Knish. Knish. Knish. Knish. Knish. Knish. Knish. Knish
Loeser's is located on a busy street just across a bridege from Manhatten and has the atmosphere of a real old time deli - which it is. Wooden walls. Formica tables.  My Dad - still chipper at 88 - ran my Son Aron and myself down for an exploration. One thing about Loeser's Deli: it doesn't depend on the tourist trade to stay in Business. Dad declared it a "real deli" and chatted with Freddy Loeser as Freddy came to our table to take orders. "Have I met you before?" Freddy asked my Dad, an ex-NYC cop and detective. "How many years have you been here?" my Dad replies. Freddy says "54 years." "Nah." says my Dad "You're too young.
Retired from the NYPD but can still kick my butt. Likes corned beef. 
Freddy disappeared behind the counter and returned with a plate of pickles and a bowl of Loeser's home made cole slaw, prepared fresh daily. I know cole slaw is supposed to be a side, but anybody who eats regularly at delis knows it is actually the appetizer. You shovel the stuff down while waiting for your sandwich or main course, by which point it is gone. Freddy knows this and offers to refill your dish of slaw. And they don't bother with ceramic plates. Paper takes up less space and labor, and since nobody who eats at Loeser's is a tourist, you don't complain.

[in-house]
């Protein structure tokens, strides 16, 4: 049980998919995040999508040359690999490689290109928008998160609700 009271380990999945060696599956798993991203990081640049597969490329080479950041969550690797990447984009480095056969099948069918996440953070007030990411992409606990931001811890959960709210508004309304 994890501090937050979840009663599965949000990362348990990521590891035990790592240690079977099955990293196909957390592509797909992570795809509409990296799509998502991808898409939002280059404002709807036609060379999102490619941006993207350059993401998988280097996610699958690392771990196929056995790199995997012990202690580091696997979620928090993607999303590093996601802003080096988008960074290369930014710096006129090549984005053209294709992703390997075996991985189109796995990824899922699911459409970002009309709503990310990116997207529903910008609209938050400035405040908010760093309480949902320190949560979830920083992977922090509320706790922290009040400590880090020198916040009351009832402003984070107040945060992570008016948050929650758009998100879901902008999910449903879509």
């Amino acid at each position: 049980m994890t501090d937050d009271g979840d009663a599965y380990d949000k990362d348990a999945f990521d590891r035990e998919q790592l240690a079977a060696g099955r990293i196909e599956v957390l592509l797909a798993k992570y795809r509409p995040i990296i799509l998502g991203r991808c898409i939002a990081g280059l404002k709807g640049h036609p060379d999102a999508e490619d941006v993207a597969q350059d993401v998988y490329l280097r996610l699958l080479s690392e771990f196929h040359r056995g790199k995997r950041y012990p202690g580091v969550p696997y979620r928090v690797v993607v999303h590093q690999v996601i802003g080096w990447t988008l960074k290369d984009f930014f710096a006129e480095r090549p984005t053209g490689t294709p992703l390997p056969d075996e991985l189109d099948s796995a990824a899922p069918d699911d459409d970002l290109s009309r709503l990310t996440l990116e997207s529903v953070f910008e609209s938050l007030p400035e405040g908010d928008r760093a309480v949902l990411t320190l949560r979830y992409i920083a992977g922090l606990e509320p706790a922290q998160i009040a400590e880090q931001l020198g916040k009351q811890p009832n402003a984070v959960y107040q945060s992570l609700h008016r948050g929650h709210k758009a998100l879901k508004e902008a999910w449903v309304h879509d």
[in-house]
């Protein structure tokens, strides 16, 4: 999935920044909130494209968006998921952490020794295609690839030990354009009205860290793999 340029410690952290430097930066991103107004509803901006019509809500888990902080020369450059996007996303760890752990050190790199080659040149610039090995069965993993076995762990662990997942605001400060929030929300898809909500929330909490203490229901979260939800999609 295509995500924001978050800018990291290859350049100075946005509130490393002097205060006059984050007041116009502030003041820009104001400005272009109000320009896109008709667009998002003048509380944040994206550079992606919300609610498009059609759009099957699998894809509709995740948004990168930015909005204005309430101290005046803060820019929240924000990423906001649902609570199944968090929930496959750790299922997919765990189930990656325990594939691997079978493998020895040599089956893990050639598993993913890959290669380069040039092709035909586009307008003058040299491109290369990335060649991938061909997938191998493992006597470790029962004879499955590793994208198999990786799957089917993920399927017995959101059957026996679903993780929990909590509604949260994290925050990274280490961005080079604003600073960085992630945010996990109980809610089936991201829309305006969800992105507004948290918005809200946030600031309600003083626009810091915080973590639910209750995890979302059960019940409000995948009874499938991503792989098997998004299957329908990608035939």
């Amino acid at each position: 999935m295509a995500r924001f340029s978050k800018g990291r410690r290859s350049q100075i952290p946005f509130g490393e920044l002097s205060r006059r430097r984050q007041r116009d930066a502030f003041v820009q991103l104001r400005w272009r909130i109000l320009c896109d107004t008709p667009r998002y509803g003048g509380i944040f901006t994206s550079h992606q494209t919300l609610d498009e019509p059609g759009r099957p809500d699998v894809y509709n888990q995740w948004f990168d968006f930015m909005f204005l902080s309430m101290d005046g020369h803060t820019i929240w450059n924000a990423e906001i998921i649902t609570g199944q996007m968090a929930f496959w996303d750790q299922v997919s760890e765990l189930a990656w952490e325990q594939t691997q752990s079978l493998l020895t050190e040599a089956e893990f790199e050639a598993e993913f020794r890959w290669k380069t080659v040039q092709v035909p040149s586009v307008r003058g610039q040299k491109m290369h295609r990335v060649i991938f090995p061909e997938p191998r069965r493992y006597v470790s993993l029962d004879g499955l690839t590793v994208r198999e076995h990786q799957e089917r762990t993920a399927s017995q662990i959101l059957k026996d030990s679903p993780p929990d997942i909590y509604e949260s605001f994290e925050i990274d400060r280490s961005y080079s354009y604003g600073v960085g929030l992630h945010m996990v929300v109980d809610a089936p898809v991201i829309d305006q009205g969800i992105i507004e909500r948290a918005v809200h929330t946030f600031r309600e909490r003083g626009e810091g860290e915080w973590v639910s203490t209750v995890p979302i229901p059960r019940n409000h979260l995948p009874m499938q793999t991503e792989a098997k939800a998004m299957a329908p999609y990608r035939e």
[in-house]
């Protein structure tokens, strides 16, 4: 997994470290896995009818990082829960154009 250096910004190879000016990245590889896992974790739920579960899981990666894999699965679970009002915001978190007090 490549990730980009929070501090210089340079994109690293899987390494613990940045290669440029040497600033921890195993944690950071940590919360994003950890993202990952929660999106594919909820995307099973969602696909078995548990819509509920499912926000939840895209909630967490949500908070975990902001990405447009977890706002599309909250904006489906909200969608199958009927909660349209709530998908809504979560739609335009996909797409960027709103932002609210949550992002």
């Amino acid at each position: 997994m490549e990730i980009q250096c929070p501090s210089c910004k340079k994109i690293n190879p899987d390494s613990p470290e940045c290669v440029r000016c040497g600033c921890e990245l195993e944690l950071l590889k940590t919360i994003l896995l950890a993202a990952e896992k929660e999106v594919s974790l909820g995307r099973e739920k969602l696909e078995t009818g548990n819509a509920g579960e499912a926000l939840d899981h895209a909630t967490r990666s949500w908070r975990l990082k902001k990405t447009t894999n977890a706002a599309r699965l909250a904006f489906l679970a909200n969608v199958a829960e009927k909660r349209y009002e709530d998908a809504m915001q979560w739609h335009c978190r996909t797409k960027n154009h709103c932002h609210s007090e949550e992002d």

Loeser's Happy Meal!
Loeser's seems to survive on a knish and a prayer, but the NY Daily News declared their pastrami the best in town. Nobody argues with the Daily News. Is it actually the best in town? Hard to say. Loeser's is a classic, machine sliced sandwich, smaller than the gargantuan overstuffed mutants served at Carnegie  Deli or the hand cut piles of meat at Katz's (You think you will be hungry? Order the hand cut french fries. That's what they are for!). For one thing, it is a heck of a lot cheaper than any other deli in the NYC area, because they still serve a diverse Bronx customer base seeking out an affordable, filling, non-Dominican lunch. You can easily get there from Northern Manhatten by hopping on the #7 bus going north on Broadway and getting off at 231th Street soon after the bus crosses the small bridge from Manhattan. Or take the #1 subway from Manhattan and get off at 231st St. stop and walk a half a block. (Loeser's Deli. 214 West 231st St. Bronx.)